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‘Goats are really hip these days:’ Bloomington-area farm expands goat services



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A baby goat chews on feed Friday at the Goat Conspiracy farm. Approximately 60 baby goats live on the farm. Alex Deryn Buy Photos

The Goat Conspiracy started with 11 girls.

Farm co-owners Tonya Plachy and Josh Jackson named most of their original Nigerian dwarf goats after herbs and spices that pair well with goat cheeses. Then they bought their first male Bo, short for Bodacious, to grow the herd.

“Luckiest buck ever,” Jackson said.

Four years later, nearly 150 goats the size of small border collies hop around the farm east of Bloomington. Male goats, or bucks, share space with about 80 chickens. Bo has fathered about 90 kids, and another buck named Rambler has fathered 60.

The subsequent generations have been named in the family tradition set by the matriarch goat.

Coconut leads the nut family. She is the mother of Pistachio and Hazelnut.

There’s also a pepper family, which Cayenne and Chili belong to. Habanero will likely be next.

Sometimes a goat’s personality or physical features call for a name unrelated to their family’s theme. Porter is Cardamom's kid. Porter's kids are now named after drinks, like Stella, for Stella Artois, and Bad Elmer, for a porter made by Upland Brewing Company.

The co-owners of Goat Conspiracy discuss their farm.

In recent years, popular culture has become obsessed with goats. Screaming goat videos went viral in 2013. Fainting goat videos followed suit. Lainey Morse is credited with founding goat yoga in 2016 in Oregon.

The Goat Conspiracy farm runs an operation inspired by this popularity.

“Goats are really hip these days,” said Nicole Schonemann, one of four farm owners.

Some of their goats work landscaping jobs, eating honeysuckle or poison ivy in thick areas hard to reach with human equipment. The farm will offer yoga classes beginning Sunday, and high tea with goats is in consideration. Schonemann expects to sell goat yogurt, cheese and meat at the Bloomington Community Farmers’ Market by mid- to late-May.

Schonemann proposed opening a goat creamery to Plachy and Jackson in a meeting over goat cheese and wine. Schonemann was ready for a change of pace from her job at IU, and Plachy and Jackson were looking to leave their jobs at Bloomingfoods.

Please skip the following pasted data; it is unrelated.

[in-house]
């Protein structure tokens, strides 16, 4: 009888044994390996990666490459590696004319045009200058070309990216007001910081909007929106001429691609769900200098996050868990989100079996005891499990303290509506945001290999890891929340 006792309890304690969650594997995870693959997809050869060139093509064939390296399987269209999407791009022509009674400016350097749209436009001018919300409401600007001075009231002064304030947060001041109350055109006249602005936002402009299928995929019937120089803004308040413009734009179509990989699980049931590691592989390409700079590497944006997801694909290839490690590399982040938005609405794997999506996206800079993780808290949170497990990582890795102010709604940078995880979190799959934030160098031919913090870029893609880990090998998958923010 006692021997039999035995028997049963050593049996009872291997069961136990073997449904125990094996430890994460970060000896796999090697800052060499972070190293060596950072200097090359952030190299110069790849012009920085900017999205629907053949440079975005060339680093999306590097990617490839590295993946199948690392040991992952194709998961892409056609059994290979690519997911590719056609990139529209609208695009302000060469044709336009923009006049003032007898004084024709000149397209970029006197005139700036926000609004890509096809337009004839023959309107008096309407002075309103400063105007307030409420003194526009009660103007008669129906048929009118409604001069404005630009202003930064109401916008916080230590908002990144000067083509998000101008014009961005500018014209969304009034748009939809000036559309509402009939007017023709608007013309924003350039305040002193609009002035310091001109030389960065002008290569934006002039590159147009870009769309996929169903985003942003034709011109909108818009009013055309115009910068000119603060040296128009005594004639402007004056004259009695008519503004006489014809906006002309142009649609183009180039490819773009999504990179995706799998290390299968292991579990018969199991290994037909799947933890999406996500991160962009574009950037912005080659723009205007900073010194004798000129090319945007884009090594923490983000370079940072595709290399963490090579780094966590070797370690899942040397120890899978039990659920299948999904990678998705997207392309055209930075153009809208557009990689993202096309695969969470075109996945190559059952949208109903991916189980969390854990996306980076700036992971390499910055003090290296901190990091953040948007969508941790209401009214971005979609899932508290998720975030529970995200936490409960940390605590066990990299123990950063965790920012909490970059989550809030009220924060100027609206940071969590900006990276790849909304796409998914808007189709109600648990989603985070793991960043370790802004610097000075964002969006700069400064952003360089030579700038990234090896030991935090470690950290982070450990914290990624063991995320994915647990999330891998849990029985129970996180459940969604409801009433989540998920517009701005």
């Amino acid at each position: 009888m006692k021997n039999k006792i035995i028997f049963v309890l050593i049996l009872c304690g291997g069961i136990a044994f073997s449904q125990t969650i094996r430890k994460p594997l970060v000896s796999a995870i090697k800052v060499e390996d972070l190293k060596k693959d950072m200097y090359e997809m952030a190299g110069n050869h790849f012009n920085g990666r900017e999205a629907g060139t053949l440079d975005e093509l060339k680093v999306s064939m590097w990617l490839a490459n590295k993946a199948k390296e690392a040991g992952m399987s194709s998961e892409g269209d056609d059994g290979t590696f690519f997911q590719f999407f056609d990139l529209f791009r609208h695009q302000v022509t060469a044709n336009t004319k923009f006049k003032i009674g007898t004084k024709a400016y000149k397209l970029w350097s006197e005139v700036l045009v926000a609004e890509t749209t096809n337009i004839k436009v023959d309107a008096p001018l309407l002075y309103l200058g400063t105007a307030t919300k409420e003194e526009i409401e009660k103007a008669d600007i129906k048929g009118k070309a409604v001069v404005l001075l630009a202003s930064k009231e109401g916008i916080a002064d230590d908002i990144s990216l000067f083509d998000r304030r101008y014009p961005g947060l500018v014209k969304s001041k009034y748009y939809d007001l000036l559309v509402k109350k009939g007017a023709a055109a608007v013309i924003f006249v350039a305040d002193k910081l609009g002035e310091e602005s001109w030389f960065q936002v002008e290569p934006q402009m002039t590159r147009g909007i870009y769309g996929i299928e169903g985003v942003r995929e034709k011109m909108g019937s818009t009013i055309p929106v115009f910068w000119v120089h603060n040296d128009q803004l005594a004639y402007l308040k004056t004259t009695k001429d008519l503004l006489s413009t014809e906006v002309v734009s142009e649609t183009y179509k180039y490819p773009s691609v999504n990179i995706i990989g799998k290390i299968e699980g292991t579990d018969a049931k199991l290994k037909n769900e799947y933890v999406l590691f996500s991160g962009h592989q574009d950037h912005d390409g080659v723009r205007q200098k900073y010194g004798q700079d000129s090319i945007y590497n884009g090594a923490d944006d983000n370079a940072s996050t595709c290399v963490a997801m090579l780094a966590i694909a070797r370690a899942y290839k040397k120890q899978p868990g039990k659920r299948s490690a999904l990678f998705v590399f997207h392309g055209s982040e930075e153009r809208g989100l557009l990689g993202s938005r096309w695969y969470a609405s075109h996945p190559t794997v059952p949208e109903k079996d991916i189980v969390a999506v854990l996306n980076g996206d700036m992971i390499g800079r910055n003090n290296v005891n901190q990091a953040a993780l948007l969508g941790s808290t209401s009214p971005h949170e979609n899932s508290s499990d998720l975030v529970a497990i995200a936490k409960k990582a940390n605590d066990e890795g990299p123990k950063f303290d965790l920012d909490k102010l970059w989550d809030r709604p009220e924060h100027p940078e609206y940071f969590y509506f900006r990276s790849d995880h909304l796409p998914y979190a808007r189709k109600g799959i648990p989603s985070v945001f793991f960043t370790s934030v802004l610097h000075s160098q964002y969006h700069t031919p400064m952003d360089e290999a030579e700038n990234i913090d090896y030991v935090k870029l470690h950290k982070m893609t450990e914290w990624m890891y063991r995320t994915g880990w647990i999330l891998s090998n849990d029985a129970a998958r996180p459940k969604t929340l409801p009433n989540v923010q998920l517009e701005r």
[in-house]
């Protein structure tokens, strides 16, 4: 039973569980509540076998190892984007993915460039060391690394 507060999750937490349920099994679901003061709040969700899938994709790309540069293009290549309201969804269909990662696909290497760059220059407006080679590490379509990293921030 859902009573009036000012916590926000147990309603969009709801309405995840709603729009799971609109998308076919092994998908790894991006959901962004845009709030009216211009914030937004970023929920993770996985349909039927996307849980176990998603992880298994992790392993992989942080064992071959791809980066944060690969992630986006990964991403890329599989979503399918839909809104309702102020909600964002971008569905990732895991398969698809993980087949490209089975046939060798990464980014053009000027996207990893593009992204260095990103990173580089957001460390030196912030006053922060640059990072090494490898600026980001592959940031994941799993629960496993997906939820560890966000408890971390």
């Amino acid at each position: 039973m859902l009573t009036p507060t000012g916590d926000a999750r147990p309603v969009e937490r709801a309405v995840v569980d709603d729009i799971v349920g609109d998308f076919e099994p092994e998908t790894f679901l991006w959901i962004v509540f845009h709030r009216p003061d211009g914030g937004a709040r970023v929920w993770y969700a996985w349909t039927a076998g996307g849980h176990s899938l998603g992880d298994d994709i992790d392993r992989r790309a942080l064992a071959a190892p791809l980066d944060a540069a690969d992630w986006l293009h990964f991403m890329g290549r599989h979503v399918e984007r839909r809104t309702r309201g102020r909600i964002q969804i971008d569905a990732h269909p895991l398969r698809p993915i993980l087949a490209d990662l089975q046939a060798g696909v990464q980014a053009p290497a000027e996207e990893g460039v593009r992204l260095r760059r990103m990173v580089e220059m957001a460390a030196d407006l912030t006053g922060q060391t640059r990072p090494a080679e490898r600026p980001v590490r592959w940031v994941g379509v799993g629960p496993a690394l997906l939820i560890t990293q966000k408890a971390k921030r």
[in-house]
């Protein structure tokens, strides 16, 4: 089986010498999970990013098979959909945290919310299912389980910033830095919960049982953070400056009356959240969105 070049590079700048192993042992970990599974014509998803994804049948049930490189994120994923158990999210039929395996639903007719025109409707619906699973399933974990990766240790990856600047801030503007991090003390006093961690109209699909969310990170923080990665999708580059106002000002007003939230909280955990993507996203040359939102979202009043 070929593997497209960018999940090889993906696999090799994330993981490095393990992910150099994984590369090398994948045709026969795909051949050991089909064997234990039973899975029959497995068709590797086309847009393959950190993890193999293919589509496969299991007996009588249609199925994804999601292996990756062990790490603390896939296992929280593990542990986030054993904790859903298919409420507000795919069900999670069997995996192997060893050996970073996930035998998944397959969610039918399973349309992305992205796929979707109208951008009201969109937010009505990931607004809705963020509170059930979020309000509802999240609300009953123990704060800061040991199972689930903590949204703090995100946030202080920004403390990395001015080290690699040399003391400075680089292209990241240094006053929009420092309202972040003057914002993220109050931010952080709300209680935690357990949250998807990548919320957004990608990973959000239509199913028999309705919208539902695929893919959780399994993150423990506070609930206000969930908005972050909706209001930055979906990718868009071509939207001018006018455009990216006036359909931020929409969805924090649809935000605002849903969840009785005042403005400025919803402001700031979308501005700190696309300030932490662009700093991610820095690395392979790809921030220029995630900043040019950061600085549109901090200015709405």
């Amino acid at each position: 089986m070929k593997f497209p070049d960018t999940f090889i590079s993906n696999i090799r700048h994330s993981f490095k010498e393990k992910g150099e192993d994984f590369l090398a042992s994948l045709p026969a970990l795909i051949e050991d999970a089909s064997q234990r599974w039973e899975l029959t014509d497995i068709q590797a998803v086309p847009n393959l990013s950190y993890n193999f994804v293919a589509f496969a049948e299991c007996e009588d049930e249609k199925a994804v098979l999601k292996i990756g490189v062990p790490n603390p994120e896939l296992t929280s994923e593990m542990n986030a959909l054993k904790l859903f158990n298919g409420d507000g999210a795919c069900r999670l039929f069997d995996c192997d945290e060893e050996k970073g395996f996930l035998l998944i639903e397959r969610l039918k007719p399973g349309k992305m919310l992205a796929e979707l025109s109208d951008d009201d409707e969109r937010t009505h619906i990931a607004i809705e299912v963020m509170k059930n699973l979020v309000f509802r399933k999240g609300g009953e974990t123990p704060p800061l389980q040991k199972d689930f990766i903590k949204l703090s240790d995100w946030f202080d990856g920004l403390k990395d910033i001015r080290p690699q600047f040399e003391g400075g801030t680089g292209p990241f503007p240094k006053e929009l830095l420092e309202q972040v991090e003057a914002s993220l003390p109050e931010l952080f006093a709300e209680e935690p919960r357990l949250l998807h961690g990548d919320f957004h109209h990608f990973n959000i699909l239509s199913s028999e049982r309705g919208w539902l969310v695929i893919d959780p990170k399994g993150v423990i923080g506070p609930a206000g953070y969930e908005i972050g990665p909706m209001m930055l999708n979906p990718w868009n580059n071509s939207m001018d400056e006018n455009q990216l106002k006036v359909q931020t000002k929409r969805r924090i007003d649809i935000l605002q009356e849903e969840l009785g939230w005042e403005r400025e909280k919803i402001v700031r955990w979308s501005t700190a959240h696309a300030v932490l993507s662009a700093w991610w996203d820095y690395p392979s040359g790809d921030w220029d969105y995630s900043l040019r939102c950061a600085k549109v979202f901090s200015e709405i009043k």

None of them knew a thing about caring for goats or making goat products, Schonemann said.

One of Schonemann’s friends said the plan sounded like a conspiracy.

Plachy and Jackson bought their first female goats from Caprini Creamery, a goat dairy about 40 miles east of Indianapolis. A little more than three years ago, Plachy, Jackson, Schonemann and Mark Veldman purchased the land east of Bloomington that became the Goat Conspiracy.

Plachy said she keeps developing theories about what exactly the conspiracy is.

“I think it’s ultimately the goats,” Plachy said. “They’re in charge. We all are just working for them. That’s the conspiracy.”

Plachy is responsible for goat care. She typically milks the goats around 9 or 10 a.m. Goats like routine.

A typical goat produces one gallon of milk per day. It takes about eight Nigerian dwarf goats to make the same amount, and Plachy can only milk two at a time. It usually takes her at least three hours to milk their 30 milker goats.

Though inefficient, they’re worth it for the Goat Conspiracy. Nigerian goat milk has higher butterfat, which makes creamier cheese.

The farm does not yet have the capacity to process much milk anyway, so kids stay with their mothers overnight to make even less milk available for the farmers.  

All this will soon change. After one-and-a-half years seeking approval from several government agencies, the farm is scheduled to debut its creamery in the next three weeks.Plachy will be able to milk eight goats on a stand at once . Schonemann will be able to make cheese more efficiently, too.

When mothers give birth next March, 300 goats could populate the farm. The farm partners are developing options to manage the herd and avoid an invasive concentration of goats.

They sell some goats as pets or herd-starters. They bring some males to the butcher and send others on landscaping jobs.

Female goats who do not have much milk to offer become yoga goats, tasked with jumping on people as they move through regular yoga poses. It’s supposed to be calming.

On a recent afternoon, a goat propped itself onto Plachy’s legs and nibbled on her shorts.

“You’re gonna be a great yoga goat, aren’t you?” she said.

Plachy and Jackson have a 2-and-a-half-year-old son named Bear. They also have a farm dog named Badger and a goat named Squirrel.

Bear is comfortable with the goats. He ran into the pen of baby and mother goats with arms wide open, commanding the space at about twice the animals’ height. He easily scooped the goats into his arms.

Goats are friendly animals. They bond and communicate similar to dogs, Schonemann said.

They are also undeniably cute. But it’s hard to pinpoint exactly why people are so enamored with goats.

Maybe it’s a conspiracy.

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